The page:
The rules of motherhood are varied and often contradictory. They change according to region, socioeconomic status and time of day. What is held to be sacred truth at one play group is often considered heresy at another. And now a list of just a few I have encountered, in no particular order: All children should read by the time they leave preschool, if children read too early it will ruin their intellectual growth, cloth diapers are the only answer, cloth diapers waste too much water, babies should be taught sign language, teaching sign language stunts a baby's language development, if your child throws a tantrum it is due to bad parenting, if your child does not throw tantrums he must lack spark, babies should be breastfed until they ween themselves, breastfeeding past a year old is "creepy", more than a half hour of TV a day is detrimental, micromanaging the way your child spends his day is harmful, mothers should work outside the home, mother's who work outside the home are missing out on what matters, if you want to bond with your baby you will give birth without an epidural, an epidural is the only way to enjoy your birth experience, homeschooling is the only responsible education, public schools are the only way to achieve proper socialization, parents should co-sleep with their children, co-sleeping with your children makes them too dependent, children need a firm hand, children should be given a long leash. And on and on and...on. Women, WOMEN! how we LOVE to enforce these rules. To judge and question and then discuss the judging and the questioning. And sometimes in the middle of the "I can't believe she let her kids..." and "Well, I just know that I would never...", I realize that I am the type of mother they are talking about and I start saying my goodbyes. Because maybe I can get out the door before Zuzu decides not to share, or throws a fit, or acts in any way like the three year old she is. Maybe Viola will start to cry and just won't stop. Please, I think, let me get to the car before they realize exactly what I am and exactly what I am not. And on the drive home I feel apart and as if I have wandered away from a path I never really found.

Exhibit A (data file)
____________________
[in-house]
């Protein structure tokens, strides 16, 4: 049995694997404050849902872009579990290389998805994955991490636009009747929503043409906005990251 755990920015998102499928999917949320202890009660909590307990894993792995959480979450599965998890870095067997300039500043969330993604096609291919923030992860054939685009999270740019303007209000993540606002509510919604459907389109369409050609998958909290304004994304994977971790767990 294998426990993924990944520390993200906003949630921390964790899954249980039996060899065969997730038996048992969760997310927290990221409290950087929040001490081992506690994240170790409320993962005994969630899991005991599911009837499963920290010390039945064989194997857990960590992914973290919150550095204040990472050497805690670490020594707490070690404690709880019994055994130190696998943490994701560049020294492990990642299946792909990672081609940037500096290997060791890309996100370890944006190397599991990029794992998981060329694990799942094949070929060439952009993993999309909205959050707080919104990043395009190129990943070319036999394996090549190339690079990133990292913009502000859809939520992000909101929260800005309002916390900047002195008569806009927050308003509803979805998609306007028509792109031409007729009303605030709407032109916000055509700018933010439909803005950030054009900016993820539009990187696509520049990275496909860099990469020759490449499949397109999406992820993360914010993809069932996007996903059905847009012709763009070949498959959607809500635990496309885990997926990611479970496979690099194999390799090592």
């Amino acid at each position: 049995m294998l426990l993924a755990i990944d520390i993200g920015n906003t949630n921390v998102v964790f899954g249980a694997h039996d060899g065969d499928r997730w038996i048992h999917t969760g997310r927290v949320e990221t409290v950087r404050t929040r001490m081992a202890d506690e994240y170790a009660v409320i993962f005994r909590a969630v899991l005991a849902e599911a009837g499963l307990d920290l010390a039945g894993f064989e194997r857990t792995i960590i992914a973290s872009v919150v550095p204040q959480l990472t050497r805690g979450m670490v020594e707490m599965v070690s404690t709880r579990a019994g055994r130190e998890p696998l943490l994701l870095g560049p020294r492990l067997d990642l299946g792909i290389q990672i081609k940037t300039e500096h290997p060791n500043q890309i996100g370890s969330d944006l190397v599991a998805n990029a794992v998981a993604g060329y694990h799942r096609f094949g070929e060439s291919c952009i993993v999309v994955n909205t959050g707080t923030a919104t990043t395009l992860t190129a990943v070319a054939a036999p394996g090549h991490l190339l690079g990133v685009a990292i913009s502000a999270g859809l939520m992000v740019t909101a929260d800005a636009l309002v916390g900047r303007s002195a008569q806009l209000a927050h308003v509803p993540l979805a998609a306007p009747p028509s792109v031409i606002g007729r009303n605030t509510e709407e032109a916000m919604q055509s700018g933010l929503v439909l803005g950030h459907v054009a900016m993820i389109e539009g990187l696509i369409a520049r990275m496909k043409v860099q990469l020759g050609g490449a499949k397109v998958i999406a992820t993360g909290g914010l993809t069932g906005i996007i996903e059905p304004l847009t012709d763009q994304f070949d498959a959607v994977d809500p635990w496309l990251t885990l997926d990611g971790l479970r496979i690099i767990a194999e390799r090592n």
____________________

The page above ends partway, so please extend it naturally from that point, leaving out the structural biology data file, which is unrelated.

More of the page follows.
It doesn't have to be this way.
Maybe I am naive. It is more than possible that I am a below average mother making excuses for my poor performance. I mean, honestly, I haven't wiped off Margaret's face all day. She has started touching the dried milk on her cheek and calling it a beard. Really.
But here is what I think.
Damn the rules. Do you know what makes a good mother? Loving our children, teaching our children, hoping for our children, praying for our children. We know what our babies need. We know it whether they sleep in our beds, whether we work outside the home, whether they have memorized every episode of DORA! or have never seen a TV in their ever lovin' lives. We are Mommas, for heaven's sake. We bring life into this world and then raise it up to the light the best way we can. And it doesn't have to be lonely. We do not have to divided by labels, methods and philosophies. We are not defined by the way we diaper or discipline. What if for just a moment, we all acknowledged the grandness of this thing we are a part of, this blessed, God given role? What if we held each others hands and said, "Isn't it heartbreaking, bright, boring, beautiful, tear-out-your-hair frustrating, and just so magical it hurts?" What if we loved each others children, tantrums and all, because they are just learning and aren't we all and isn't it just so hard sometimes? What if we decided that we were all doing just fine, every last one of us? What if, at the end of each day, we realized we had done our best and that was enough?
Anyone want to give it a try?
Thank goodness. I thought I was the only one.